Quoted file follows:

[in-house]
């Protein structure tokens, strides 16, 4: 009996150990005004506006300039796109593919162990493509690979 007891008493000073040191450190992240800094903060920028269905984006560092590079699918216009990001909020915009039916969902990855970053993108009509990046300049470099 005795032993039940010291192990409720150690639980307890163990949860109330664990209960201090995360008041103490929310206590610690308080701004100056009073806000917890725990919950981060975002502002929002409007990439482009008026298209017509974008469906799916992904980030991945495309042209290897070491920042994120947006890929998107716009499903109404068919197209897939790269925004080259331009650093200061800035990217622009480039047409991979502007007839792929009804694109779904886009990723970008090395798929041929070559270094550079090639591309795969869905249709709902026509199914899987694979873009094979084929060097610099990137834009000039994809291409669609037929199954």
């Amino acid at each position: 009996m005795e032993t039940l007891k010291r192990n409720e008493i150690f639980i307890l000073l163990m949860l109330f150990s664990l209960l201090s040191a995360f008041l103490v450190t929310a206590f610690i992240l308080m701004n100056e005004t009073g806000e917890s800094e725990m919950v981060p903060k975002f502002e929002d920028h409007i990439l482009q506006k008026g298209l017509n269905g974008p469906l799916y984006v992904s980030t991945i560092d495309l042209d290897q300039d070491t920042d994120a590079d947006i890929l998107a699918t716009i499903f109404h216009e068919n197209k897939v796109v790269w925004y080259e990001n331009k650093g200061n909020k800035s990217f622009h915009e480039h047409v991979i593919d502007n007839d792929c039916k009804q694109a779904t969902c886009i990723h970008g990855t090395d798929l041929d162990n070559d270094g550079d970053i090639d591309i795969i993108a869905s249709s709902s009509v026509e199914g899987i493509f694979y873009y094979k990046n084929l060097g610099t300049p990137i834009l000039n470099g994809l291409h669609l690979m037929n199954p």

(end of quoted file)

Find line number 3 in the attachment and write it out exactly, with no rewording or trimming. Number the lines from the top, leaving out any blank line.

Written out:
């Amino acid at each position: 009996m005795e032993t039940l007891k010291r192990n409720e008493i150690f639980i307890l000073l163990m949860l109330f150990s664990l209960l201090s040191a995360f008041l103490v450190t929310a206590f610690i992240l308080m701004n100056e005004t009073g806000e917890s800094e725990m919950v981060p903060k975002f502002e929002d920028h409007i990439l482009q506006k008026g298209l017509n269905g974008p469906l799916y984006v992904s980030t991945i560092d495309l042209d290897q300039d070491t920042d994120a590079d947006i890929l998107a699918t716009i499903f109404h216009e068919n197209k897939v796109v790269w925004y080259e990001n331009k650093g200061n909020k800035s990217f622009h915009e480039h047409v991979i593919d502007n007839d792929c039916k009804q694109a779904t969902c886009i990723h970008g990855t090395d798929l041929d162990n070559d270094g550079d970053i090639d591309i795969i993108a869905s249709s709902s009509v026509e199914g899987i493509f694979y873009y094979k990046n084929l060097g610099t300049p990137i834009l000039n470099g994809l291409h669609l690979m037929n199954p």